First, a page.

AL.com: 16-Year-Old Charged With Making Terrorist Threats Against Alabama Schools

“A 16-year-old faces charges connected to threats against Douglas High and Douglas Middle schools in Marshall County. Marshall County Sheriff Phil Sims said the male student was arrested at DHS today. He is charged with making terrorist threats involving the schools, a class C felony, and is being held by juvenile authorities. The sheriff’s office and Douglas Police Department began investigating the threats after becoming aware of posts on social media on Sept. 14. “We were able to quickly assess the information and make an arrest today based on the hard work of our deputies and investigators. We will hold students accountable for their actions that disrupt school and related school activities,” Sims said. Authorities said during the course of the investigation they did not believe the student or faculty were in danger. Heavy law enforcement presence was at both schools today as a precaution.”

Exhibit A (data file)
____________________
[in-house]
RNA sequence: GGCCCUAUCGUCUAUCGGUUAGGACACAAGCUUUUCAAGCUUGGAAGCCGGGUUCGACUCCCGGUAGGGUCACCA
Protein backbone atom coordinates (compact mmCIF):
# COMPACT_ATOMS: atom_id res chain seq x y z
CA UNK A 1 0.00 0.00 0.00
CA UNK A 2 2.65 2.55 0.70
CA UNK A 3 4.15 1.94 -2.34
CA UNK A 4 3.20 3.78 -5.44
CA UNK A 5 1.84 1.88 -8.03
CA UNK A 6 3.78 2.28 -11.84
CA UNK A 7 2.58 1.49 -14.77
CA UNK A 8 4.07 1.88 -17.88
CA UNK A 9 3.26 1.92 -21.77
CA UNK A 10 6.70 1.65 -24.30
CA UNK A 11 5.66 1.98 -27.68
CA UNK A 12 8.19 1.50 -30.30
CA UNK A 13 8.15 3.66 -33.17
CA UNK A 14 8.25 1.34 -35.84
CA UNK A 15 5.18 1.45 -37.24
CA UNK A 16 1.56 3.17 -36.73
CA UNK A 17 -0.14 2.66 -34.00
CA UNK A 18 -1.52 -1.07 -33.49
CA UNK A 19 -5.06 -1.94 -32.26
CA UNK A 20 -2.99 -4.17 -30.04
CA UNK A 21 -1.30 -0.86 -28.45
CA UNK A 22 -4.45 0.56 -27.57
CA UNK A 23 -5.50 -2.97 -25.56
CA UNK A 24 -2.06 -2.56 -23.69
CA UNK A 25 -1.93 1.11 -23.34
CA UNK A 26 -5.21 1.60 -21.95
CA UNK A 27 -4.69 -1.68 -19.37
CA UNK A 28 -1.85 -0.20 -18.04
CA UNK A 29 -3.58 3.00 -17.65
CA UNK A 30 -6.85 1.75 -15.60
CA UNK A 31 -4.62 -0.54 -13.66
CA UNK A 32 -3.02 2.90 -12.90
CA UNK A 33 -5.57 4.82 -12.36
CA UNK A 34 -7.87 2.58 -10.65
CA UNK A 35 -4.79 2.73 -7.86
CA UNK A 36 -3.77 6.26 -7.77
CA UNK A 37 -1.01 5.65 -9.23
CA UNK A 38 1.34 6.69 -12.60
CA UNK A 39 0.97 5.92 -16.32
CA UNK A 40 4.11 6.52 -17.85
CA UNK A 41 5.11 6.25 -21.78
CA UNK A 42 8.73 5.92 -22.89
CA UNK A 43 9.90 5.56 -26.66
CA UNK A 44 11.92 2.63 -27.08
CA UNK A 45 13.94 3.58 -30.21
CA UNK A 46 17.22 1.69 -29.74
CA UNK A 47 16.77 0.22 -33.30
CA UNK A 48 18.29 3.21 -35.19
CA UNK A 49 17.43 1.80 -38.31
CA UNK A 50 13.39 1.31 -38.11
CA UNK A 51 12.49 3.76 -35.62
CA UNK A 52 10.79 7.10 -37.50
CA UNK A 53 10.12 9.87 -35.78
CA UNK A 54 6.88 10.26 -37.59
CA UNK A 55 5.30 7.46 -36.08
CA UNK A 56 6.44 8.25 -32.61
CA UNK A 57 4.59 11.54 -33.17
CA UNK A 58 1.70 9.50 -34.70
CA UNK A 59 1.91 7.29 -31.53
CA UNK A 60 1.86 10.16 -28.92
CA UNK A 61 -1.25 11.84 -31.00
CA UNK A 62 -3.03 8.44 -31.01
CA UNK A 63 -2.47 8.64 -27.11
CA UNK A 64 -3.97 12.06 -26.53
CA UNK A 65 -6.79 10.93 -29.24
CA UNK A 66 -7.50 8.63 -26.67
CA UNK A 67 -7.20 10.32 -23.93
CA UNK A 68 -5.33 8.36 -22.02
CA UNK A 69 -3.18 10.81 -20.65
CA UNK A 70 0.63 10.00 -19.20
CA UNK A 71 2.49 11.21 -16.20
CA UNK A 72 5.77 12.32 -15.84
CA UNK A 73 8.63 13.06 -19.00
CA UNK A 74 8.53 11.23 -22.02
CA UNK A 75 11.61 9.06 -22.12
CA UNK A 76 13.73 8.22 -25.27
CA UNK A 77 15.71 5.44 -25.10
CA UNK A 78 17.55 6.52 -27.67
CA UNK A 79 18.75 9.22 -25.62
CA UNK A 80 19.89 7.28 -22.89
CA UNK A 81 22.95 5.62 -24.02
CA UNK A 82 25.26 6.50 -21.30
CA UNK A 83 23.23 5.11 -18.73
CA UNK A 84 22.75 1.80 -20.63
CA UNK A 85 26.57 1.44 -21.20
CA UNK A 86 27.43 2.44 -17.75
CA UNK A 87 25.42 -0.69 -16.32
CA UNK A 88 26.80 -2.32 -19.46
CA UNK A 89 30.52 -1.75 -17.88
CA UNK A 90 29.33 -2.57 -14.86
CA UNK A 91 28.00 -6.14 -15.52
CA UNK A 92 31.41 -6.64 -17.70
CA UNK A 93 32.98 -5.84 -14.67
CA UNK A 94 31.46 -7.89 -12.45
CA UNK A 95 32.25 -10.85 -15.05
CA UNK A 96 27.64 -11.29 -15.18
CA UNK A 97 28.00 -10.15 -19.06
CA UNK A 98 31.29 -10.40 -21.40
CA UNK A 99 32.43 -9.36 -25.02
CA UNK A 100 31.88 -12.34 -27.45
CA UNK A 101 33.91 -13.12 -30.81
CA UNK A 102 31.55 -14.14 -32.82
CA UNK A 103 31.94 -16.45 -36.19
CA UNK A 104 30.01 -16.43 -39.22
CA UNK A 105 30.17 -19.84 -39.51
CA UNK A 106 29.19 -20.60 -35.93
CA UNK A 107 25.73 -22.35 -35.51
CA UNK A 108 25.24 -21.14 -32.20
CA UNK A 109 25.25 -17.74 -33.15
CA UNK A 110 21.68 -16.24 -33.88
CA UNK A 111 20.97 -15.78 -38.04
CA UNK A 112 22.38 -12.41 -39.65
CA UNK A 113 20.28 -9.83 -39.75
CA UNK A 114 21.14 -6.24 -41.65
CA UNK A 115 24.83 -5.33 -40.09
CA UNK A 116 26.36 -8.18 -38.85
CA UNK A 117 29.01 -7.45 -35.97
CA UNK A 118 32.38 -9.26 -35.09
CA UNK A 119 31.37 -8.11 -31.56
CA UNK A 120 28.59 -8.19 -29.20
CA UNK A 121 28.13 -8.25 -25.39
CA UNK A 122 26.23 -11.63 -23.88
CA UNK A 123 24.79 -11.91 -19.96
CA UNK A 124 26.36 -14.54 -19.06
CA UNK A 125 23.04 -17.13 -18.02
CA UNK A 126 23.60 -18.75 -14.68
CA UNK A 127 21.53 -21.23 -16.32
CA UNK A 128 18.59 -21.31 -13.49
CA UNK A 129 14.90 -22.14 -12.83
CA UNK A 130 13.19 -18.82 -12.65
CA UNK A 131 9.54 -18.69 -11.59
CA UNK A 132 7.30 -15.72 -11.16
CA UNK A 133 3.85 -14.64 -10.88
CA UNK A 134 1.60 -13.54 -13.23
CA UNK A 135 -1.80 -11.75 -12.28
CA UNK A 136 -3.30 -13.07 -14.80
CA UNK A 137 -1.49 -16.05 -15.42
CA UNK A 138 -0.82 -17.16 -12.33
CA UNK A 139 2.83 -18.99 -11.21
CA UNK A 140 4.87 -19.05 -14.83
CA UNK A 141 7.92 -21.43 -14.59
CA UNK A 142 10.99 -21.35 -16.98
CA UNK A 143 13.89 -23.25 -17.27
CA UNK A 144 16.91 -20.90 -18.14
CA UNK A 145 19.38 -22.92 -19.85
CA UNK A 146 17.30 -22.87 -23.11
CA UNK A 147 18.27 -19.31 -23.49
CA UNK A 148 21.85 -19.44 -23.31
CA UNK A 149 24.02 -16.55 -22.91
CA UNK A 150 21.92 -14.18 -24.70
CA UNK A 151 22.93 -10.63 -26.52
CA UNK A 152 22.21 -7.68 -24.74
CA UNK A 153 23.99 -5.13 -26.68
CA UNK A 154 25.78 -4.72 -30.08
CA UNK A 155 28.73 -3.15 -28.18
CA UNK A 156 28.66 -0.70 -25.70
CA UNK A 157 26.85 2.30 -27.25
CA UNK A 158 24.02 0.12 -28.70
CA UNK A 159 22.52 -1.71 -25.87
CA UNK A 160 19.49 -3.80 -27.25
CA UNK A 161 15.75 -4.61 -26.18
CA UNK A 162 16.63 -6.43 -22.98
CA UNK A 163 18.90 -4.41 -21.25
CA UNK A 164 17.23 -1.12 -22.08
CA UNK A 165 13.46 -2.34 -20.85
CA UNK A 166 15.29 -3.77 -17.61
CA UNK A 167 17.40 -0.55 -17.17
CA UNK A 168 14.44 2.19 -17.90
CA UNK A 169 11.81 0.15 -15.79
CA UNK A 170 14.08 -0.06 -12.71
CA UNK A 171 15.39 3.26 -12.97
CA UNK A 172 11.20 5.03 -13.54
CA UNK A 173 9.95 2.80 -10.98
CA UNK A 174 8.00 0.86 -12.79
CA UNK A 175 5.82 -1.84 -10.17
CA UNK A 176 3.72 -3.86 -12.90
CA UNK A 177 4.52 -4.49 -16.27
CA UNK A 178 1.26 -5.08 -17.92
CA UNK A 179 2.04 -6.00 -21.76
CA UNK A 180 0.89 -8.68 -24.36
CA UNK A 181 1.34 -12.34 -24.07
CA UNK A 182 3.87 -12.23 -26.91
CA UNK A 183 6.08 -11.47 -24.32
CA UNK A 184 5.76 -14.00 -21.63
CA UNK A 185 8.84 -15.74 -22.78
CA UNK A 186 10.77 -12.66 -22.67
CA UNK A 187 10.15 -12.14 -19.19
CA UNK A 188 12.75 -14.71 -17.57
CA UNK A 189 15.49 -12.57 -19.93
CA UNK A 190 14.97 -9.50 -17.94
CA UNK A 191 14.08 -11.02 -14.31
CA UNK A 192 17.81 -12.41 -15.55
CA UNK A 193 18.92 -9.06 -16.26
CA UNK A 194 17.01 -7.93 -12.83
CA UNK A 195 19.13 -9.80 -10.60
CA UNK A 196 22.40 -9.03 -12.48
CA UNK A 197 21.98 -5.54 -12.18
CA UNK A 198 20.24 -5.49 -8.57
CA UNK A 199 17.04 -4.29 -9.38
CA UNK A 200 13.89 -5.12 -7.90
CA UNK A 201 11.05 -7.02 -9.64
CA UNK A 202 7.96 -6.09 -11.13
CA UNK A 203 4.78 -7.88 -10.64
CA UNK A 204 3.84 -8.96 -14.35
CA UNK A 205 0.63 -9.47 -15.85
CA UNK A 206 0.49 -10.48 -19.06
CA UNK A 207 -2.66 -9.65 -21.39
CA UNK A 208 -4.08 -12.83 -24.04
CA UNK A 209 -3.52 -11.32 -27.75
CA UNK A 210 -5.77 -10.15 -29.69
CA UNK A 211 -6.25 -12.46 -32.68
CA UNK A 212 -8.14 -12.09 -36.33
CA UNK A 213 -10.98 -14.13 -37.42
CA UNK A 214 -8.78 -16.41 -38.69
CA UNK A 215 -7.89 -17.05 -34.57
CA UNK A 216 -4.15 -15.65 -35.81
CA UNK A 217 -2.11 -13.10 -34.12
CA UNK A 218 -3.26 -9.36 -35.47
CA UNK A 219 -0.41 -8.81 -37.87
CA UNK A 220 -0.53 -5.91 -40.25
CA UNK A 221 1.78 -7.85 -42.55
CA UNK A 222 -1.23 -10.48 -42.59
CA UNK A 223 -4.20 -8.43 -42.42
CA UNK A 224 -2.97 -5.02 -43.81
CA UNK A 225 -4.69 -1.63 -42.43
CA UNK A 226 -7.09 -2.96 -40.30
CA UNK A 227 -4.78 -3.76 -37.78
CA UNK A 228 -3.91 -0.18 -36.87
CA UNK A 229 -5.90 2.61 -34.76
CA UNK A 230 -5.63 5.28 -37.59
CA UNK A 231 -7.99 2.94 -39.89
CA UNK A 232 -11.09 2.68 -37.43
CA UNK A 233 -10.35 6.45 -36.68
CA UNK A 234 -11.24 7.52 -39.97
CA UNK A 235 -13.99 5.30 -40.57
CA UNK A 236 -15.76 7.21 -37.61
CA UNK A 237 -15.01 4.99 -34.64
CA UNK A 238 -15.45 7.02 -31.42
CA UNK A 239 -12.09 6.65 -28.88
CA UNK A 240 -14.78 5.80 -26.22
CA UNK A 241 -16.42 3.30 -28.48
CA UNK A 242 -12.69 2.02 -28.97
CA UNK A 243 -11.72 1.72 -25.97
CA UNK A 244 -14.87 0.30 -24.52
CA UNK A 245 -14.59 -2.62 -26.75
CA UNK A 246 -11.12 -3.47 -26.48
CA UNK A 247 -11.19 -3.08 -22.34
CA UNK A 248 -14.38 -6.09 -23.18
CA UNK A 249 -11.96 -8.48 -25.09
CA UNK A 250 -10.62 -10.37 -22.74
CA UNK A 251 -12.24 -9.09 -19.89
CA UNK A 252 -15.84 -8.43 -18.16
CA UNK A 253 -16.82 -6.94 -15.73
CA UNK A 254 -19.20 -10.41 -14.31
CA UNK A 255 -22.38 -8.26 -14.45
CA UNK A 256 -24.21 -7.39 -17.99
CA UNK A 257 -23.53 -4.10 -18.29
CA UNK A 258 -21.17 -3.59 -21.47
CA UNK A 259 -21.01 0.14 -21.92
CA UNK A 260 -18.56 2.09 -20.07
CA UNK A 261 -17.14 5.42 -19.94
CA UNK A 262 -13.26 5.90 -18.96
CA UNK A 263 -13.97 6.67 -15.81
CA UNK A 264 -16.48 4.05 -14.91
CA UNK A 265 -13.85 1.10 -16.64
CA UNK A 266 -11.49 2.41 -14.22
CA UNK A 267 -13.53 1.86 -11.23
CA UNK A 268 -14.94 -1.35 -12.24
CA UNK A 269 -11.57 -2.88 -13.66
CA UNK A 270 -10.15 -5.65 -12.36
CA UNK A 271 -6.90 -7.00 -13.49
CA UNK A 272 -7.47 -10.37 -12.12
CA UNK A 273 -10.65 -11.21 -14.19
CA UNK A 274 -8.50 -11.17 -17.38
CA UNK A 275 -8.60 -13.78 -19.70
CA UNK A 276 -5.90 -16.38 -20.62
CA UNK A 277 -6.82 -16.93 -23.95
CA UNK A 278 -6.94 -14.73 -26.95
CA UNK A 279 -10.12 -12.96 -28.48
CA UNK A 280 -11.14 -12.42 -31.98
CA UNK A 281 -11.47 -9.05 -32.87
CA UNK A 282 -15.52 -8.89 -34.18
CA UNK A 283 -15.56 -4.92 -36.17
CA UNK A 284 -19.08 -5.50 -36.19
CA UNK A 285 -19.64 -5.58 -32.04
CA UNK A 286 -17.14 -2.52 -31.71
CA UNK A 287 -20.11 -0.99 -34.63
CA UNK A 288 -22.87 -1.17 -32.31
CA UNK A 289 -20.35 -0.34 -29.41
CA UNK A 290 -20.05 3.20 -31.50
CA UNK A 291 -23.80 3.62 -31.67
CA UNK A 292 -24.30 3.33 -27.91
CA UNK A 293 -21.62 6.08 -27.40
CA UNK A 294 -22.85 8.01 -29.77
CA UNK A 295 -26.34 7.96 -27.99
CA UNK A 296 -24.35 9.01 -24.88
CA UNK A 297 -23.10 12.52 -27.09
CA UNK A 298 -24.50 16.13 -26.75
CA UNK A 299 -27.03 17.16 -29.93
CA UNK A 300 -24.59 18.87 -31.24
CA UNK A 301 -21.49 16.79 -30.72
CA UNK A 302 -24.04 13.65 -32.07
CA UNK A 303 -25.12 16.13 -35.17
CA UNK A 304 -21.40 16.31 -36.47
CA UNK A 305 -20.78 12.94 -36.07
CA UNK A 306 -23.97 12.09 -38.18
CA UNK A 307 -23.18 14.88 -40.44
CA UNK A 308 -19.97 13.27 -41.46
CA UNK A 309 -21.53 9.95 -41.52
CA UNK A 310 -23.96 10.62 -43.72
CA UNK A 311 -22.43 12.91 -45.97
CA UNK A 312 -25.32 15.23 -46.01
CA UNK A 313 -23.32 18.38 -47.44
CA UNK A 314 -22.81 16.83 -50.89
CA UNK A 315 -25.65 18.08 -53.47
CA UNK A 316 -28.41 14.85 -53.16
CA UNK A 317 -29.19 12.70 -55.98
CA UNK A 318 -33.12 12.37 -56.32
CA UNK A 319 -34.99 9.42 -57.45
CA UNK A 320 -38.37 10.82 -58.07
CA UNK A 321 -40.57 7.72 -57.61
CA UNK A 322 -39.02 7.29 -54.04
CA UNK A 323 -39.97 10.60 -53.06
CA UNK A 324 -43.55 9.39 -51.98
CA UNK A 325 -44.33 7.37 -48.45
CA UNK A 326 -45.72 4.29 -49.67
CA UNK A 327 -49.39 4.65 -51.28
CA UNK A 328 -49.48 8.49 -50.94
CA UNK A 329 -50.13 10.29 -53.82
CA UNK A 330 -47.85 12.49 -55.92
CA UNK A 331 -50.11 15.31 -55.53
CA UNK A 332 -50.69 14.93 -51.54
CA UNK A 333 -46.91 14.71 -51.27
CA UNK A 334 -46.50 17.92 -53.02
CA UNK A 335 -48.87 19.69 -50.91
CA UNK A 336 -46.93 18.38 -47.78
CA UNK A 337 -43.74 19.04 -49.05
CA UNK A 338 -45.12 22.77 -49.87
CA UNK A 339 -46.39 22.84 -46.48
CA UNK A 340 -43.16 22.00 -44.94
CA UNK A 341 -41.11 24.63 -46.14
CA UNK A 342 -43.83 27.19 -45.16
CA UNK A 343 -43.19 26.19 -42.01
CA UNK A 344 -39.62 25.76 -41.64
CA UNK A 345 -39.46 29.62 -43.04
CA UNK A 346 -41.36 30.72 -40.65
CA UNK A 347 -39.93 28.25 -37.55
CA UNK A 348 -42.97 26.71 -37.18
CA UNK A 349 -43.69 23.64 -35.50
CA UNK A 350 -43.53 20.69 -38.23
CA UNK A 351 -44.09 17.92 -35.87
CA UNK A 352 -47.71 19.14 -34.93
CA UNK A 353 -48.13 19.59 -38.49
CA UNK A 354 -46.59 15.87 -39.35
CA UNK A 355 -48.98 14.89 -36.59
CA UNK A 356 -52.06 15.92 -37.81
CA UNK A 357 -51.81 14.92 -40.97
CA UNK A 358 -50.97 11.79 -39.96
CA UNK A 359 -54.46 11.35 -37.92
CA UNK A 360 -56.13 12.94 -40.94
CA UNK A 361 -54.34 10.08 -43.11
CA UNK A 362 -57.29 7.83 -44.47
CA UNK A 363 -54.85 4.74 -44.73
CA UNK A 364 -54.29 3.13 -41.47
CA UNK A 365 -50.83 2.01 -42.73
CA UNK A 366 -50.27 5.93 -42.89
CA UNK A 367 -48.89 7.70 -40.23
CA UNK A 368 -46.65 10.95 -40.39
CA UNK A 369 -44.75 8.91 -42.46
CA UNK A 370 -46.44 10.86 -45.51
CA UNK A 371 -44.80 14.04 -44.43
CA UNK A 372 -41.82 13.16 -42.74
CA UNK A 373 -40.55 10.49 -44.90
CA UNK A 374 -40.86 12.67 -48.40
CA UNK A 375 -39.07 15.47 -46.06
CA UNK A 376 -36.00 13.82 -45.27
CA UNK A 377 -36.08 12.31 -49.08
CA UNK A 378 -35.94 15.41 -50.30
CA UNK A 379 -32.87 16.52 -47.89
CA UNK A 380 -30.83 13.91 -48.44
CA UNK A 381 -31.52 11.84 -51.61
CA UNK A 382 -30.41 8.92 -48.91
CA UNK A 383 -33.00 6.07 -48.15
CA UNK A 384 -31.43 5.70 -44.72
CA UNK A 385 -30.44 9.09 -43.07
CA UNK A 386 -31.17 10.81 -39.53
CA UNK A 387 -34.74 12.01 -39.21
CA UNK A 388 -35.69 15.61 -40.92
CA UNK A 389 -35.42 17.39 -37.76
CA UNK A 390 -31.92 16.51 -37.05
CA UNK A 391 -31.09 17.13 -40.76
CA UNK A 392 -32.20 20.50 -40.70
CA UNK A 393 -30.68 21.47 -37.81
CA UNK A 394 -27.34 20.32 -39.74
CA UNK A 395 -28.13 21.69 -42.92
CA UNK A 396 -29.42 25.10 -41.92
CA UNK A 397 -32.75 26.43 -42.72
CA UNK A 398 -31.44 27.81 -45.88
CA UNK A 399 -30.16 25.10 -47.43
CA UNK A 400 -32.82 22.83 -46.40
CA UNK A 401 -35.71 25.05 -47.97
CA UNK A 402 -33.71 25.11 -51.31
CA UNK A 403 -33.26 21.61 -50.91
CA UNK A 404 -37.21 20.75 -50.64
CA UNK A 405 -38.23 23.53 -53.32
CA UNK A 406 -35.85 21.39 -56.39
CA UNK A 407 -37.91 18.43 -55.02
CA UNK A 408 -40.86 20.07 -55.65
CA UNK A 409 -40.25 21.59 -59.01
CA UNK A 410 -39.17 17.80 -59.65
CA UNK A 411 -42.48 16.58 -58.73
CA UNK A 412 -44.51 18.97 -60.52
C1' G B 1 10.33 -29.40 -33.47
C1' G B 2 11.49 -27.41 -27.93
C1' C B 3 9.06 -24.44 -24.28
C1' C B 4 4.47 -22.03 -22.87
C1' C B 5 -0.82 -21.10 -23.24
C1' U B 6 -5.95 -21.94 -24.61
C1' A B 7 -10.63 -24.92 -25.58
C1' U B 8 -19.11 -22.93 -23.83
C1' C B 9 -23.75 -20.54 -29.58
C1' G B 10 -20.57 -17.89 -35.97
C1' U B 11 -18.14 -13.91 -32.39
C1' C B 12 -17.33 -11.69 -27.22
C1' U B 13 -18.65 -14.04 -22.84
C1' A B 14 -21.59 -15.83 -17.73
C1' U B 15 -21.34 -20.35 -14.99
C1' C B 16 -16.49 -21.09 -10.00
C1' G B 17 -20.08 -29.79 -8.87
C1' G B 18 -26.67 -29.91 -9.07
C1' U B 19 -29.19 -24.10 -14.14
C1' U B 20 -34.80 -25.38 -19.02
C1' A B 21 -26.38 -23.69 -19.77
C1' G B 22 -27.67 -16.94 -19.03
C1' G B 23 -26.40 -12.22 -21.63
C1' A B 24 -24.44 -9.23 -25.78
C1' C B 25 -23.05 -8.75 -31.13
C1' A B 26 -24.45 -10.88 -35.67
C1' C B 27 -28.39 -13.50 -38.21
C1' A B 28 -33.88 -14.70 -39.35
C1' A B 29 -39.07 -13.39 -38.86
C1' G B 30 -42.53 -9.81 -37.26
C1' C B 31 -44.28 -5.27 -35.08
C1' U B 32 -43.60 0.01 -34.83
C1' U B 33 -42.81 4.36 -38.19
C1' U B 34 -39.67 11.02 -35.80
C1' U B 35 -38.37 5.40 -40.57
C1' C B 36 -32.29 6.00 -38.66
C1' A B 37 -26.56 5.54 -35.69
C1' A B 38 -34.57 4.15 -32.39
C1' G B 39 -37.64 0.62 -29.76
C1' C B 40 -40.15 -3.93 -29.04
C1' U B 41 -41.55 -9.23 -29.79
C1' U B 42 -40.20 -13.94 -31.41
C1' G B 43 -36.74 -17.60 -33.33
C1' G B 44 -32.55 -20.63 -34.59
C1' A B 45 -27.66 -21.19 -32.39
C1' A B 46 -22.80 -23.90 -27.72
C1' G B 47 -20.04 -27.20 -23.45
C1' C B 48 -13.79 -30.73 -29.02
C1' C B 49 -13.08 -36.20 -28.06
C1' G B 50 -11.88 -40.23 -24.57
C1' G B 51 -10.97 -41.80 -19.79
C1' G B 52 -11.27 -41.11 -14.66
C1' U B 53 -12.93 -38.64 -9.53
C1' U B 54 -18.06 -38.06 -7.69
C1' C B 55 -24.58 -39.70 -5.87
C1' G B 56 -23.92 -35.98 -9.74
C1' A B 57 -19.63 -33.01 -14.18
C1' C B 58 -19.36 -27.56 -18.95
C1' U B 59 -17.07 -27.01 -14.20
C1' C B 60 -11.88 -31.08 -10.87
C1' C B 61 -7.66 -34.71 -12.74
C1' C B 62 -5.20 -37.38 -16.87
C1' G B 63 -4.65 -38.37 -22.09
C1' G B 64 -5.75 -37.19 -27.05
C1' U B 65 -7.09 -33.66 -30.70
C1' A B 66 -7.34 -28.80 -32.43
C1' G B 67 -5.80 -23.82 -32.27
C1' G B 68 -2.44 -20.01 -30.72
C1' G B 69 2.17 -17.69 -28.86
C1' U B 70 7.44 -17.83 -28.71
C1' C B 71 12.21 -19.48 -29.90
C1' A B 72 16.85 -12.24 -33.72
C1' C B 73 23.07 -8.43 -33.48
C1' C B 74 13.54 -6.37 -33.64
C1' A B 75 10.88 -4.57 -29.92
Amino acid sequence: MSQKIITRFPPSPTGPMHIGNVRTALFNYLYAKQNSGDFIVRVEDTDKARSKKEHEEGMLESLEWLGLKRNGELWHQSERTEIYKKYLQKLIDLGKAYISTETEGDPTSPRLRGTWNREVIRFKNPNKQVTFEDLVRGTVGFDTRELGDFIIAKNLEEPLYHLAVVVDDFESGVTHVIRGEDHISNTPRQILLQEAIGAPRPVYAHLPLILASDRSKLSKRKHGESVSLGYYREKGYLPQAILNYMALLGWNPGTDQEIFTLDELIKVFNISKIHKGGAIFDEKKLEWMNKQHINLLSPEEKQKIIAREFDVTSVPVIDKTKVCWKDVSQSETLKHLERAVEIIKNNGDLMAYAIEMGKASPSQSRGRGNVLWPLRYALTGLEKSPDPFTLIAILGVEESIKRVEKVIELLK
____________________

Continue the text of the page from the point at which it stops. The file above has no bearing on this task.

The Dallas Morning News: Arlington Teen Who Tried To Recruit Man To Terrorist Group Gets 20-Year Sentence